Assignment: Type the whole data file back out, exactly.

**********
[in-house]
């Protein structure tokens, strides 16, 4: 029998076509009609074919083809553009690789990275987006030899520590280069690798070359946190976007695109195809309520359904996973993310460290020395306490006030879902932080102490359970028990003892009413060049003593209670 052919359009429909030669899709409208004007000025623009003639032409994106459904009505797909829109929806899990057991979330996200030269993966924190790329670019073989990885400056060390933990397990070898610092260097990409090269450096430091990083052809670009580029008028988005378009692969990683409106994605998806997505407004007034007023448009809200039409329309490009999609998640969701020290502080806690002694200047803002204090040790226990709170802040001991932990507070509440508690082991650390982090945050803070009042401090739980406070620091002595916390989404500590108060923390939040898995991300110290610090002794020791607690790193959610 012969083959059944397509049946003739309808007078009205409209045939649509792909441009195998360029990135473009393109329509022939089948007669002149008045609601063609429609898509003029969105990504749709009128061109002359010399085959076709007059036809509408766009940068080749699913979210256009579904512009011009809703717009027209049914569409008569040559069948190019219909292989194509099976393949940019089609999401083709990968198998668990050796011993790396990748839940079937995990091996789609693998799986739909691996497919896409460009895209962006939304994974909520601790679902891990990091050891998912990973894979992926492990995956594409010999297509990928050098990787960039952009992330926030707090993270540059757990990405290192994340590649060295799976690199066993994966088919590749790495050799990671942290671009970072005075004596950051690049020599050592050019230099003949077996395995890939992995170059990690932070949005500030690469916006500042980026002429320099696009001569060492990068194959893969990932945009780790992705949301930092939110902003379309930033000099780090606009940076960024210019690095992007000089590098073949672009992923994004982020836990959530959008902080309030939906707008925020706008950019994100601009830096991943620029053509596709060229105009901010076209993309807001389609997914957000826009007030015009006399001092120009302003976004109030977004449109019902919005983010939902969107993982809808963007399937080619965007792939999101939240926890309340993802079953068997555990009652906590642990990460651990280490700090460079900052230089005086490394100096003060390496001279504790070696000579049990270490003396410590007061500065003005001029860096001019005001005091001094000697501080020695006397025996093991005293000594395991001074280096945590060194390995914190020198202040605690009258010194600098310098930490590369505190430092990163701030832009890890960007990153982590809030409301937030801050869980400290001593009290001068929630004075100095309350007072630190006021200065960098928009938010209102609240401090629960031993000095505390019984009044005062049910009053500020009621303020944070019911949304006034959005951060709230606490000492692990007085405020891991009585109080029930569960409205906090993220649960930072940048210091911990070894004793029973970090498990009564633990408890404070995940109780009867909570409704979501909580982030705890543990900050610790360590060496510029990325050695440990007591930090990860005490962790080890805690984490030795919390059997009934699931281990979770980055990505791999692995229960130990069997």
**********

[in-house]
């Protein structure tokens, strides 16, 4: 029998076509009609074919083809553009690789990275987006030899520590280069690798070359946190976007695109195809309520359904996973993310460290020395306490006030879902932080102490359970028990003892009413060049003593209670 052919359009429909030669899709409208004007000025623009003639032409994106459904009505797909829109929806899990057991979330996200030269993966924190790329670019073989990885400056060390933990397990070898610092260097990409090269450096430091990083052809670009580029008028988005378009692969990683409106994605998806997505407004007034007023448009809200039409329309490009999609998640969701020290502080806690002694200047803002204090040790226990709170802040001991932990507070509440508690082991650390982090945050803070009042401090739980406070620091002595916390989404500590108060923390939040898995991300110290610090002794020791607690790193959610 012969083959059944397509049946003739309808007078009205409209045939649509792909441009195998360029990135473009393109329509022939089948007669002149008045609601063609429609898509003029969105990504749709009128061109002359010399085959076709007059036809509408766009940068080749699913979210256009579904512009011009809703717009027209049914569409008569040559069948190019219909292989194509099976393949940019089609999401083709990968198998668990050796011993790396990748839940079937995990091996789609693998799986739909691996497919896409460009895209962006939304994974909520601790679902891990990091050891998912990973894979992926492990995956594409010999297509990928050098990787960039952009992330926030707090993270540059757990990405290192994340590649060295799976690199066993994966088919590749790495050799990671942290671009970072005075004596950051690049020599050592050019230099003949077996395995890939992995170059990690932070949005500030690469916006500042980026002429320099696009001569060492990068194959893969990932945009780790992705949301930092939110902003379309930033000099780090606009940076960024210019690095992007000089590098073949672009992923994004982020836990959530959008902080309030939906707008925020706008950019994100601009830096991943620029053509596709060229105009901010076209993309807001389609997914957000826009007030015009006399001092120009302003976004109030977004449109019902919005983010939902969107993982809808963007399937080619965007792939999101939240926890309340993802079953068997555990009652906590642990990460651990280490700090460079900052230089005086490394100096003060390496001279504790070696000579049990270490003396410590007061500065003005001029860096001019005001005091001094000697501080020695006397025996093991005293000594395991001074280096945590060194390995914190020198202040605690009258010194600098310098930490590369505190430092990163701030832009890890960007990153982590809030409301937030801050869980400290001593009290001068929630004075100095309350007072630190006021200065960098928009938010209102609240401090629960031993000095505390019984009044005062049910009053500020009621303020944070019911949304006034959005951060709230606490000492692990007085405020891991009585109080029930569960409205906090993220649960930072940048210091911990070894004793029973970090498990009564633990408890404070995940109780009867909570409704979501909580982030705890543990900050610790360590060496510029990325050695440990007591930090990860005490962790080890805690984490030795919390059997009934699931281990979770980055990505791999692995229960130990069997």